Drug Abuse: Effect of Self-Induced Solution for Temporary Relief

Drug Abuse: The illegal commercialization of illicit drugs has led to increased use among teenagers and young adults. Some young people now resort to drugs as a coping mechanism for psychological, social, or emotional trauma, born out of peer pressure, chaotic family environment, negative societal norms and acceptance, trauma, environmental stressors, abandonment, depression, low self-esteem, and weight loss.

Substance abuse refers to the harmful or hazardous use of alcohol, prescription medicine, and other legal and illegal substances, (WHO 2021). Examples of these drugs include Tobacco, Alcohol, Heroin, Cocaine, Marijuana, Cigarettes (nicotine), Opiates, Inhalants, Hallucinogens, Cannabis, Methamphetamine (chalk, meths, crank & crystals), and Club Drugs (Ecstasy, Rohypnol & Ketamine) to mention a few.

“Taking Heroin for the first time felt like I was in charge and control of things. And this feeling gave me a sense of freedom and escape from reality.” Mike told his therapist.

Having gone through several relapses, he said, “I just needed to forget that I was now a child of divorced parents, and for those brief moments from taking Heroin, I felt safe and happy, at least within myself.”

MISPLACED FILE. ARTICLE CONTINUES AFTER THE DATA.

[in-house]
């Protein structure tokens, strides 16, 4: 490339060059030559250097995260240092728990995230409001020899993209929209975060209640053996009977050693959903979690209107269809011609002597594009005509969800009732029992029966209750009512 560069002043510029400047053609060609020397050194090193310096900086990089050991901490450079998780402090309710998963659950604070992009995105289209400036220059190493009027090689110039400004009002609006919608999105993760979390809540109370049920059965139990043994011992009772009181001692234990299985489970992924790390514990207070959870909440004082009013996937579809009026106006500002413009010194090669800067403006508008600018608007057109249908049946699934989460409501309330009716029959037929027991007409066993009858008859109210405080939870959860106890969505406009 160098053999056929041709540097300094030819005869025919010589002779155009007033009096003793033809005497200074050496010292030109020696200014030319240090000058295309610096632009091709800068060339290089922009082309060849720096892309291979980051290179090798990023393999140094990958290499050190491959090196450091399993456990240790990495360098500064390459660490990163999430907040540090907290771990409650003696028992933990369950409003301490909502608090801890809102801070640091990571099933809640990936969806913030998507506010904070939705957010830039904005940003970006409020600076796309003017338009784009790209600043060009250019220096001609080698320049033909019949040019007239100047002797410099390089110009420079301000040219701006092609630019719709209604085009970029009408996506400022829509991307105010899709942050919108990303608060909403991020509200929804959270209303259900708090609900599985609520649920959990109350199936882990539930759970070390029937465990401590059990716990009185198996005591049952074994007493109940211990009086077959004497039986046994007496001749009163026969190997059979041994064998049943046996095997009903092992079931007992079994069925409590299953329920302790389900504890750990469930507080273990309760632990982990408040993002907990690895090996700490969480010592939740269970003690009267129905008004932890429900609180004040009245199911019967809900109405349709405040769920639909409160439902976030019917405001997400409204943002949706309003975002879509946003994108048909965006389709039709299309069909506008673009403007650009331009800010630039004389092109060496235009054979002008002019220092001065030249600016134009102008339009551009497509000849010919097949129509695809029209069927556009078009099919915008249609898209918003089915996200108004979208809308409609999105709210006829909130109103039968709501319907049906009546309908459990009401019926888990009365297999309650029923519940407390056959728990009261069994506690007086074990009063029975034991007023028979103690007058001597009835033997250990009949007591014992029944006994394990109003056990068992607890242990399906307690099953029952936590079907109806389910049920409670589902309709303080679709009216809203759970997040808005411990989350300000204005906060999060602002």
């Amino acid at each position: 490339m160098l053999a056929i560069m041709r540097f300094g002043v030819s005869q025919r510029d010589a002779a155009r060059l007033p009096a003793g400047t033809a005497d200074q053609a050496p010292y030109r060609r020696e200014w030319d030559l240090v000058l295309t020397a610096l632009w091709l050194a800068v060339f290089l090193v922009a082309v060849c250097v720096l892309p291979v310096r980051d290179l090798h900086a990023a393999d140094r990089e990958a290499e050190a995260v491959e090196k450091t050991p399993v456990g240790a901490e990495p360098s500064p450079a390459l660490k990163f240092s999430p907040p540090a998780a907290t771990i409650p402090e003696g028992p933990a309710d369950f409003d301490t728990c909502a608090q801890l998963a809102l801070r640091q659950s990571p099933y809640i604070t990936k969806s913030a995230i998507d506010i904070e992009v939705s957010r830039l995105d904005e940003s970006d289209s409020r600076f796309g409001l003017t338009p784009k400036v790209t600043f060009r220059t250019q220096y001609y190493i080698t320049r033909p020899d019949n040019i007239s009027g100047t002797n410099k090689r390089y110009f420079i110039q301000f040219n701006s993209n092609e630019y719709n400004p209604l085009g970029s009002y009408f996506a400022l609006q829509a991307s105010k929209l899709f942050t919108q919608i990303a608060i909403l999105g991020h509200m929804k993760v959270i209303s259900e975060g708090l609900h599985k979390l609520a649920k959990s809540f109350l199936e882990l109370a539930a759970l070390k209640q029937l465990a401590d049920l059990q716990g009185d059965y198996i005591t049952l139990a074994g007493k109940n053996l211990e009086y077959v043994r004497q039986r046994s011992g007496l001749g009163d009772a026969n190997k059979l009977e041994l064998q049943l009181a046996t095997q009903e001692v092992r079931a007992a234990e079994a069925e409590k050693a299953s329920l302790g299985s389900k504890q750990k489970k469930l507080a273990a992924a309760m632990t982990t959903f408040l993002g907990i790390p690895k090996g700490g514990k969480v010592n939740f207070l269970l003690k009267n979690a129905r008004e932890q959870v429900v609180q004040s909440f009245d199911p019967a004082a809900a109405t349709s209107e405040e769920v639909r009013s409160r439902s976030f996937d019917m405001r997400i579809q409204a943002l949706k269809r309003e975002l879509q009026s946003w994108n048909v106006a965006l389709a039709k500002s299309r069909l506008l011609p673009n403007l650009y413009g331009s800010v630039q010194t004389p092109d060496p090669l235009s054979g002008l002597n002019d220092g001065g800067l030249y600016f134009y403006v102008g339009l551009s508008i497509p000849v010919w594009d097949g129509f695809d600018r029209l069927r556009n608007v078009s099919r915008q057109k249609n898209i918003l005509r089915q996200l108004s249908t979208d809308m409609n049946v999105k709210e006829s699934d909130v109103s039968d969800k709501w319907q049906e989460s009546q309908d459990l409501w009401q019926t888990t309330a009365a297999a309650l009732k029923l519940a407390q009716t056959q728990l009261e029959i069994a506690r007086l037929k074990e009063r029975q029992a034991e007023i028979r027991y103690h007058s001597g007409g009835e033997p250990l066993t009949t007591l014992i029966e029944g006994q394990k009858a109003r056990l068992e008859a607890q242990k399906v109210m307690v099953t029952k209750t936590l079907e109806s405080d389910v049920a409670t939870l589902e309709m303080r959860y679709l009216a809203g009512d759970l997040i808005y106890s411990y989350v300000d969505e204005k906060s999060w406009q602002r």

People like Mike rely on drugs as a brief answer to personal challenges, leading to a self-induced solution for temporary relief. But, again, a relief enjoyed for a short period leads to a more profound longing for more at the detriment of their health and results in a never-ending cycle, putting both family and society at risk.

Results show that the highest occurrence and rise in use of cannabis is in Africa, specifically in the West and Central Africa, with proportions between 5.2% and 13.5%, respectively. Ecstasy and Methamphetamine is the second most abused drug in Africa, (WHO 2021).

Drug Abuse affects various aspects of not only the abuser’s life but of those people around them.

Overuse of drugs affects the liver, brain. It causes heart damage, dizziness, clumsiness, slow reflexes, shaking, and a high risk of infection with blood-borne viruses, to mention a few.

Overcoming drug abuse comes with some struggles, commonly identified as “withdrawal symptoms”, including anxiety, sleep disturbance, depression, chronic mental illness, irregular heartbeat, seizures, abdominal cramps, and weight loss.

Helping people like this needs constant care and observation. For example, these could help: visiting a counsellor (psychologist and social workers), detoxification, i.e. inpatient hospital treatment, rehabilitation program, and group therapy.

To reduce drug abuse and help victims, HACEY Health Initiative has worked with three states in Nigeria, reaching over ten thousand students, five hundred households, and over five thousand informative materials to increase awareness and eradicate drugs. 

Written by Jolaade Olatunbosun.

Edited by Tomiyin Ayibiowu.

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